Thursday, December 23, 2021

Para pass-through hypervisors and their common design problem

Or, bypassing hypervisor memory protection with this one weird trick!


It is substantially harder to protect a hypervisor from tampering by a guest when it allows the guest to access hardware capabilities on the opt-out basis. Some processor features may be abused to corrupt hypervisor memory regions from the guest even if they are protected through Second Level Address Translation (SLAT) and IOMMU. The Intel Processor Trace feature is one such example.  

If the hypervisor needs to be protected from tampering by the guest, hardware access from the guest should be blocked by default and allowed only on the opt-in basis instead. 

Para pass-through hypervisor design and implementation

Hypervisors may be designed in a way that the guest remains capable of accessing the most of system resources. This is done when the hypervisor functions as part of the current system stack (ie, hardware, firmware, operating system, and applications) to offer additional features, instead of to run multiple instances of virtualized system stacks. For example, Blue Pill was a hypervisor adding a rootkit capability to the currently running system, and Avast, Kaspersky and other vendors developed hypervisors for the same security rather entertainingly

Unlike the full-fledged hypervisors like Xen, KVM/QEMU, VMware, and Hyper-V, which can create full virtualized system stacks (eg, virtual processor, chipset, peripheral devices, and firmware), those hypervisors are add-ons to the current system, and thus, there is no need to create a new fully virtualized environment. This leads to an interesting hypervisor design sometimes referred to as a para pass-through hypervisor, where a hypervisor hyper-jacks the current system and intercepts only minimal activities while passing through most of them to hardware. 

Illustration of hypervisor designs

Implementation of such a hypervisor might look like this:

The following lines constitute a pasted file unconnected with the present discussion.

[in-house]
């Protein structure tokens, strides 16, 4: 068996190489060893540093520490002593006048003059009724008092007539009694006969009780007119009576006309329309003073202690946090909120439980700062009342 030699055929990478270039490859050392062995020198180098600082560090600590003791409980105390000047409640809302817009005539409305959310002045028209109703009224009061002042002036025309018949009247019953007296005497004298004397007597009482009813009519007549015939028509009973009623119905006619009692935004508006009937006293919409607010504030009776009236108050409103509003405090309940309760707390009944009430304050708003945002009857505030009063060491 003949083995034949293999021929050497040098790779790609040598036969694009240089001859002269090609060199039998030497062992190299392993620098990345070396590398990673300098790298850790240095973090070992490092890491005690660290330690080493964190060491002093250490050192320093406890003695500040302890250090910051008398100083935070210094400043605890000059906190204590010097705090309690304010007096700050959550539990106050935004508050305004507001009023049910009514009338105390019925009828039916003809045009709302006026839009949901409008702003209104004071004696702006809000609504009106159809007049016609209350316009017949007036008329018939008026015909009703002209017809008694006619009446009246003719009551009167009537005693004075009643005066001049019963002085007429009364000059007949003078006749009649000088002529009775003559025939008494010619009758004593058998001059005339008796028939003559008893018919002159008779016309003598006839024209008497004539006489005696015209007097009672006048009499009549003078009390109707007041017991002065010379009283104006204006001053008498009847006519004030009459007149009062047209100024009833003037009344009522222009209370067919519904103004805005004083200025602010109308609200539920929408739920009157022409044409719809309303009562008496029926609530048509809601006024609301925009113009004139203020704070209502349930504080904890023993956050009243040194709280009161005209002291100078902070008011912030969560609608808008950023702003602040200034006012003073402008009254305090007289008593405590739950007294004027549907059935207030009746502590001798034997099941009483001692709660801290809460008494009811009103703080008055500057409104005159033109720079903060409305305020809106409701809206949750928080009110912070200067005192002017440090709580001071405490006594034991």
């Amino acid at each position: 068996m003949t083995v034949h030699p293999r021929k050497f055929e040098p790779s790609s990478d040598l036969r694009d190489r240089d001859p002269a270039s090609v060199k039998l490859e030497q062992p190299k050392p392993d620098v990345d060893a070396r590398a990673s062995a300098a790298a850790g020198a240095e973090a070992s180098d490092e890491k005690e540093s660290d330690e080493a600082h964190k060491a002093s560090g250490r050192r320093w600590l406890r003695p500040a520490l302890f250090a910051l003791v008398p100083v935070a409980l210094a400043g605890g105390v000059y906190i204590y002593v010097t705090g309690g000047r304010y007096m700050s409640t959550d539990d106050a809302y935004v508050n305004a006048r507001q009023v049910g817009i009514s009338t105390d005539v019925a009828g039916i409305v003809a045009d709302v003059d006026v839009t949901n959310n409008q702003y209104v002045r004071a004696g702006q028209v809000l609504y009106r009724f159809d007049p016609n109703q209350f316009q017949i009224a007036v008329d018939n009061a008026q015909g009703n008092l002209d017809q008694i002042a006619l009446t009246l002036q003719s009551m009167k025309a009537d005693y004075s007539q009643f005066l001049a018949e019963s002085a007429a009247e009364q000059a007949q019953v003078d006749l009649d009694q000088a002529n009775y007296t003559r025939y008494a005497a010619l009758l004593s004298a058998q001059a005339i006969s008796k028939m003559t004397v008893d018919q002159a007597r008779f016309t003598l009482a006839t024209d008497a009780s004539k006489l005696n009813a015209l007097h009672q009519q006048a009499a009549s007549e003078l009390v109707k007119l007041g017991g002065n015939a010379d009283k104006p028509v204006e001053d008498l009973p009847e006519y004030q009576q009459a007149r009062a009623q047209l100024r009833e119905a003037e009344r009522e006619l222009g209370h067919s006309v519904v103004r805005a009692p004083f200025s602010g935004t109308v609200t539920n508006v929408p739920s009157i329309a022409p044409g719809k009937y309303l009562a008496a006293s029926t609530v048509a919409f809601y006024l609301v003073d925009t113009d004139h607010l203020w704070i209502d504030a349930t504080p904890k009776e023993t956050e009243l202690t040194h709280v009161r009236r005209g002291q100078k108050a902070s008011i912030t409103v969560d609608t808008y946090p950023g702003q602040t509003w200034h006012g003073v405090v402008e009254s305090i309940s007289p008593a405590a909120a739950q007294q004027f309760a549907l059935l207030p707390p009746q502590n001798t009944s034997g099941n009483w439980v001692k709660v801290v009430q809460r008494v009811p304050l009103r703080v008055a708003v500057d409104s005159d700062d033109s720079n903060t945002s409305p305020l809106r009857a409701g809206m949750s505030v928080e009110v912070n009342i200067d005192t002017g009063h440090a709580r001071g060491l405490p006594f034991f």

When a hypervisor can be configured not to intercept system activities that are unnecessary, it does so to reduce overhead. For example, on the Intel processors, access to the Model Specific Registers (MSRs) from the guest can be configured not to cause interception (VM-exit). By doing so, the guest is free to read from and write to MSRs and use associated hardware features, which minimalizes the chances of compatibility and performance issues.

In other cases where interception cannot be disabled, the hypervisor intercepts the guest activity but repeats the same operation on behalf of the guest. The CPUID instruction, for example, always causes VM-exit on the Intel processor. However, the hypervisor executes the CPUID instruction with the same parameters as the guest attempted and returns the results to the guest. This effectively lets the guest execute and get the results from the processor as if there were no hypervisor. 

This is a fairly common design and implementation for research hypervisors, as it reduces a significant amount of code that needs to be written while avoiding compatibility issues. The hypervisor cares only what it cares about. It is all fun and game. 

Until one hopes to protect the hypervisor from tampering by the guest. 

Hypervisor protection from the guest 

It is natural to think of protecting the hypervisor from the guest given that the virtualization technology allows a piece of software (ie, the hypervisor) to run on a higher privilege than the traditional kernel mode. A developer of para pass-through hypervisor-based security software will not want the malicious kernel-mode code to be able to disable, bypass, or modify the hypervisor.